Winters councilman denies guilt in weapon charges

Yolo County Courthouse (Sue Cockrell/McNaughton Media file photo)

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A Winters city councilman facing felony weapon charges pleaded not guilty to the allegations Wednesday in Yolo Superior Court.

Richard Thomas Casavecchia appeared in Judge Tom Dyer’s courtroom via Zoom, as did his attorney Michael Wise, who requested a June 7 court date for setting a preliminary hearing in the case.

“I did want to see if we could resolve it before we set it,” Wise said.

Casavecchia, 39, remains free on his own recognizance in the meantime.

Dyer also granted Wednesday a motion by the Yolo County District Attorney’s Office to file an amended complaint in the case, adding two counts of possessing an assault rifle to a previous misdemeanor charge of possessing an unserialized firearm.

Documents filed in support of the motion allege that police found the assault rifles in Casavecchia’s home on April 2, after the victim arrived at the Winters Police Department to report a domestic violence incident and request an emergency protective order.

“She then told Winters police that defendant has a concealed-weapons permit along with other weapons,” the document says. She initially declined to give officers consent to enter her home and remove the weapons, but later reversed that decision.

About two hours earlier, a Winters patrol officer initiated an unrelated traffic stop on Casavecchia at Neiman and Main streets and asked Casavecchia whether he possessed any firearms, the motion says. Casavecchia confirmed he did, producing three handguns from a case on his truck’s passenger seat.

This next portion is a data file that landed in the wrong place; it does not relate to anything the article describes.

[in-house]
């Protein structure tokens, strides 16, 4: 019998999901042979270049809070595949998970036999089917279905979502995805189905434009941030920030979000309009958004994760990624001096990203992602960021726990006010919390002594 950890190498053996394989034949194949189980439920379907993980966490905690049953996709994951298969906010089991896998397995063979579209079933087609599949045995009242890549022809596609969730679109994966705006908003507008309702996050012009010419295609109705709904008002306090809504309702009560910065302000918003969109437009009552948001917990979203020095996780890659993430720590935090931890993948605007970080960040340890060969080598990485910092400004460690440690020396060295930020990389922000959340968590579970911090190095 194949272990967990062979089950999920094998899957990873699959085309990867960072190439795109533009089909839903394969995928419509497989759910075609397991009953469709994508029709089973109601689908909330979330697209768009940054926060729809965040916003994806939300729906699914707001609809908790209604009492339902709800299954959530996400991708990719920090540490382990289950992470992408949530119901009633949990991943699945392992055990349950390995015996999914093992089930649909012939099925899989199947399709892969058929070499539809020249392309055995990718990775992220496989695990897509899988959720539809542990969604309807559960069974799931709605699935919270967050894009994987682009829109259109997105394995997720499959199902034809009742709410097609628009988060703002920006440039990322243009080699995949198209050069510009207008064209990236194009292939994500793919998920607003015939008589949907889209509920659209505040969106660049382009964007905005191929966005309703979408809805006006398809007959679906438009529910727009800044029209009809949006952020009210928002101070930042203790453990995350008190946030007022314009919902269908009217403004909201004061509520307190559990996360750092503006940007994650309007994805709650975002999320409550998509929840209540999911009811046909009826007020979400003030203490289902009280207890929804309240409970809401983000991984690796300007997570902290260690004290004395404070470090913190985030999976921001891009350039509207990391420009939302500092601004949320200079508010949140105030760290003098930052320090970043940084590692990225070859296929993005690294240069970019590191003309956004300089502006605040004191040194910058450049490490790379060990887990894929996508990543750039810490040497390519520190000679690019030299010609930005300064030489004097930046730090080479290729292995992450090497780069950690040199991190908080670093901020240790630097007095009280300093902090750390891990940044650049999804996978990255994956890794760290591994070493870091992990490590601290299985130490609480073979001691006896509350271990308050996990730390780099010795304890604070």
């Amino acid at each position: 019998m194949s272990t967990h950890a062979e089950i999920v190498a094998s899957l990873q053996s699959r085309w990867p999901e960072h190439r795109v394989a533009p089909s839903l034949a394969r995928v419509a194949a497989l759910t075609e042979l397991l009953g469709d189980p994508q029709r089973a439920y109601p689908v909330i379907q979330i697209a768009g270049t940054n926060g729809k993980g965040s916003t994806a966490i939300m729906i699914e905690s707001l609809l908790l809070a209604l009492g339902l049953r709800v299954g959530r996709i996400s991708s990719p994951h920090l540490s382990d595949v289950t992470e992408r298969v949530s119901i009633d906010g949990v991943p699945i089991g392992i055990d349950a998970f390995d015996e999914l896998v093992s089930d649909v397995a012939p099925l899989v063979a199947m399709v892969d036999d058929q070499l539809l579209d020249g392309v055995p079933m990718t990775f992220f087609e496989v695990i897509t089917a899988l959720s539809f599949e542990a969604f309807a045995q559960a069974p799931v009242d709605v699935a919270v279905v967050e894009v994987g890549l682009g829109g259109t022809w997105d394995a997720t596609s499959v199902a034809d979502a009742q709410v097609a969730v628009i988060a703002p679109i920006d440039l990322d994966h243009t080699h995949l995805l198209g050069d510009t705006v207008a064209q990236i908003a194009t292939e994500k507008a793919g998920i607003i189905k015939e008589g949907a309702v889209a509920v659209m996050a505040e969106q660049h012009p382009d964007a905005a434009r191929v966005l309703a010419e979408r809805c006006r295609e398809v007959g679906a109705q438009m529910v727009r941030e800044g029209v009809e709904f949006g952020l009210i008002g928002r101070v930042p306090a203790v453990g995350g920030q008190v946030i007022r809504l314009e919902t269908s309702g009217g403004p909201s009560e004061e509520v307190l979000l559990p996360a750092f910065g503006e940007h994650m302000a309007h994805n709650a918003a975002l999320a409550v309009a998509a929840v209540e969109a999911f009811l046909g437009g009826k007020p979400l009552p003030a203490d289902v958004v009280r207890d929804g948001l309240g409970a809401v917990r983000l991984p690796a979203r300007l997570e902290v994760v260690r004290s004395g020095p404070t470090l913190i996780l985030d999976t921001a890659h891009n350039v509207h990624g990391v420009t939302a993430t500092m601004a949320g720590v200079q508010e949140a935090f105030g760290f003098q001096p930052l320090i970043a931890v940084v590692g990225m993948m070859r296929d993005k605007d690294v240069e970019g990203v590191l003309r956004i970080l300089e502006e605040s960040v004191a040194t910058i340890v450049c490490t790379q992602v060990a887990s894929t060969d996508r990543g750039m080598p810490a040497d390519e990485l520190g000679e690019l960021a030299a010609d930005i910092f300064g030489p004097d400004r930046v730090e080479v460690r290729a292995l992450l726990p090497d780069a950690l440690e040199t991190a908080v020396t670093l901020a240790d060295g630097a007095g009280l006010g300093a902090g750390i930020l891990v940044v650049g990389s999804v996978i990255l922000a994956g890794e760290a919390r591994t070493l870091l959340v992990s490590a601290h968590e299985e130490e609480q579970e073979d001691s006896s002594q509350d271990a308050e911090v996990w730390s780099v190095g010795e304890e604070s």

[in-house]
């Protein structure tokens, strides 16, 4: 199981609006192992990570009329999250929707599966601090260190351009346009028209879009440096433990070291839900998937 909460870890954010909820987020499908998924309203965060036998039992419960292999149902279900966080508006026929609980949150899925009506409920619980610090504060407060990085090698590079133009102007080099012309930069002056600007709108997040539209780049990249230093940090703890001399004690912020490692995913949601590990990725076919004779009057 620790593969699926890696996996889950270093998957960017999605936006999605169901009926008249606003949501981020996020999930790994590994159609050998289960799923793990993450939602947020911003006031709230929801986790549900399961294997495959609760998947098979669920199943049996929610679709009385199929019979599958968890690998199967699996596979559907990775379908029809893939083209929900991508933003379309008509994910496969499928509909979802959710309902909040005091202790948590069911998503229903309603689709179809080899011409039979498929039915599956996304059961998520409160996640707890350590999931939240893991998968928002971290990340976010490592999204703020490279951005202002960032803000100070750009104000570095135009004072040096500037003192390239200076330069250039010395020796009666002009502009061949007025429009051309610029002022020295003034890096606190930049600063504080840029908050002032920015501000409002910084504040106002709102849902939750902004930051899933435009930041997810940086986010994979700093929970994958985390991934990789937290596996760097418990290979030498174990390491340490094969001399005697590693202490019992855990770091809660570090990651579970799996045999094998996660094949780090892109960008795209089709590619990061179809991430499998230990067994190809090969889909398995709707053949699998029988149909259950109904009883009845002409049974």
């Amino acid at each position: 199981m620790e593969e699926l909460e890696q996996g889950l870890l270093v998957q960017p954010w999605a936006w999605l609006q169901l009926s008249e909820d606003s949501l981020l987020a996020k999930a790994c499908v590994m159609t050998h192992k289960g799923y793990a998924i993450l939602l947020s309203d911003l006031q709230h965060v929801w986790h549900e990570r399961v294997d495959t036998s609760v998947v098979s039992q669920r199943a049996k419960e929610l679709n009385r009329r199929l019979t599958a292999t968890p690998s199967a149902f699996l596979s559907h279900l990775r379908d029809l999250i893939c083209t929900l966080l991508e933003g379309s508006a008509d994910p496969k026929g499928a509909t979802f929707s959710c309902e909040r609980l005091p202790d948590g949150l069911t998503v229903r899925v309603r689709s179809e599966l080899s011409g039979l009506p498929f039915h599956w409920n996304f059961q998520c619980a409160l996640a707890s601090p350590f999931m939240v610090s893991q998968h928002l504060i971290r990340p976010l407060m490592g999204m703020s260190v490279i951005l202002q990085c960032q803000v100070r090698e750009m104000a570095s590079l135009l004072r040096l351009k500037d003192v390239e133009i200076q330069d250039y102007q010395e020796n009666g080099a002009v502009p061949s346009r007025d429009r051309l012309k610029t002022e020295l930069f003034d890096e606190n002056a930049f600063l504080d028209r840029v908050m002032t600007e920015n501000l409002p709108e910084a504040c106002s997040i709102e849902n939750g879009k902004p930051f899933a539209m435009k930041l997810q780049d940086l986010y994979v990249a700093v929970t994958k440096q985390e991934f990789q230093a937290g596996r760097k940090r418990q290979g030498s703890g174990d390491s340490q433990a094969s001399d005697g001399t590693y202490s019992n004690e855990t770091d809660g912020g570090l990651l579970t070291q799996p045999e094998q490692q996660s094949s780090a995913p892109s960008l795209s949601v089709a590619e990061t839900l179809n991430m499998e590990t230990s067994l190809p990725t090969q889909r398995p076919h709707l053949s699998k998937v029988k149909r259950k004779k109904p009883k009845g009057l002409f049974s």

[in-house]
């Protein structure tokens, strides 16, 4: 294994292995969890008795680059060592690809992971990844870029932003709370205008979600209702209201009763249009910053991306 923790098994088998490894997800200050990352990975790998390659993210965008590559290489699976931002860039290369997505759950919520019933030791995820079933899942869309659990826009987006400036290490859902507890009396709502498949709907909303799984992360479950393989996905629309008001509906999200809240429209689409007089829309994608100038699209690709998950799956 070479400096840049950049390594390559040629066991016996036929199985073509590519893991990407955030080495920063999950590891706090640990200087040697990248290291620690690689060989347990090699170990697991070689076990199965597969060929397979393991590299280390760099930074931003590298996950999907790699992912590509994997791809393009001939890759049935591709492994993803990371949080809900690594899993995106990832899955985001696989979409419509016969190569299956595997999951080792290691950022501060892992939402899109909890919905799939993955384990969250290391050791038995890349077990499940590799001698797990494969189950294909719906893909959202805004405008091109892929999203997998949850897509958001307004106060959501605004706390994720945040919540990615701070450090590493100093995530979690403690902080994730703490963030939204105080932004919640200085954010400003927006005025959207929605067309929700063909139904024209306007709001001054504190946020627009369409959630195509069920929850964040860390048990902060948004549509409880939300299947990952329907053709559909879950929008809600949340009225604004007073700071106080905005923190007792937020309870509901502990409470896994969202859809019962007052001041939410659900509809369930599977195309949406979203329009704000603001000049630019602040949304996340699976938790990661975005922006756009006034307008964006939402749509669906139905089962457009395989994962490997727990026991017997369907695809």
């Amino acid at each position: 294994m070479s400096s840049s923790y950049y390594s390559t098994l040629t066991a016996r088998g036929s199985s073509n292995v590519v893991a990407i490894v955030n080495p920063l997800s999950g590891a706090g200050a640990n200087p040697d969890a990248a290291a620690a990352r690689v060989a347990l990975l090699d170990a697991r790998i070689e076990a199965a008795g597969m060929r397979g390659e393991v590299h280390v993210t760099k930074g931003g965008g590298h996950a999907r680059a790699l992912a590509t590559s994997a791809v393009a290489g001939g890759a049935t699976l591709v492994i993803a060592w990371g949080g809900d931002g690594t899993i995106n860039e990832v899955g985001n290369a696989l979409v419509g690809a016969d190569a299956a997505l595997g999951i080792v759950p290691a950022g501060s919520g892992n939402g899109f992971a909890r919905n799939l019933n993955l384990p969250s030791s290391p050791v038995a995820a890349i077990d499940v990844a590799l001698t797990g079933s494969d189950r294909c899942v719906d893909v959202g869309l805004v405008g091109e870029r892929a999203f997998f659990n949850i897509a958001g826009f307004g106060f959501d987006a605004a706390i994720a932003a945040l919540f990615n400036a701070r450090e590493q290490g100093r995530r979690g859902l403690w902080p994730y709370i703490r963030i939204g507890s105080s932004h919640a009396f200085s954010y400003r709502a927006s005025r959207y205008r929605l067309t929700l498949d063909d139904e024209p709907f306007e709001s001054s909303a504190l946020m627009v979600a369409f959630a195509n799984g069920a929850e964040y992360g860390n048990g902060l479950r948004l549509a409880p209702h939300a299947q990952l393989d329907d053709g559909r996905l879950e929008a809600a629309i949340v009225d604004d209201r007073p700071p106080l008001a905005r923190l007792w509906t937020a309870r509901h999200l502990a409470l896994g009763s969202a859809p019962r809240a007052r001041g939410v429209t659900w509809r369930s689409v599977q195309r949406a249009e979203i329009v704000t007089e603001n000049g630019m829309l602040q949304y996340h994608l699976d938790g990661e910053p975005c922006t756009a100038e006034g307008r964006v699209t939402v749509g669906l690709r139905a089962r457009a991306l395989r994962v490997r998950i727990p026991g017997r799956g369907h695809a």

“One of the handguns did not contain a serial number or any identifying information,” prosecutors wrote. “Based on the officer’s training and experience, he opined the handgun was manufactured with several after-market parts, none of which contained a serial number.”

Officers went to Casavecchia’s home at about 4:30 p.m. that same day, seizing three AR-15 style rifles, two ammunition magazines and four ammunition rounds, the motion says.

Police later determined two of the firearms were not registered to Casavecchia.

Court documents describe both of those weapons as “semiautomatic, centerfire rifle(s) that did not have a fixed magazine. Further, (they) had a pistol grip that protruded conspicuously beneath the action of the weapon, a telescoping stock, a forward pistol grip and a flash suppressor. Both rifles meet the definition of an assault weapon.”

Casavecchia remains on the Winters City Council while his court case is pending. Voters elected him to a four-year term last November.

Council discussion
At the May 2 Winters City Council meeting, Council members Jesse Loren, Carol Scianna and Mayor Pro Tempore Albert Vallecillo voiced support to add an agenda item at the June 6 meeting to discuss a possible vote to censure him.

In her council member report, Loren said that constituents shared concerns with her about the “council member situation and how it reflects on council.”

“Concerns were expressed to me and I hope there’s a time in the future that we can have a conversation,” Loren said.

Vallecillo expressed he would also like the council to have a separate discussion about options or solutions to remedy any future similar situations.

Assistant City Attorney Martin de los Angeles advised that the censure discussion should happen first at a regular meeting, and if the Council wants to proceed with a broader discussion it should be at a different meeting.

City Manager Kathleen Trepa said the City would need to do research on what other cities have done and to look into their municipal codes.

“We need a little bit of time to do that research,” Trepa said, noting the City staff would need to accommodate the time to do the work to look into the potential remedies for council member actions that could be contrary to the Code of Conduct, which is voluntary and non-binding.

Crystal Apilado contributed to this article

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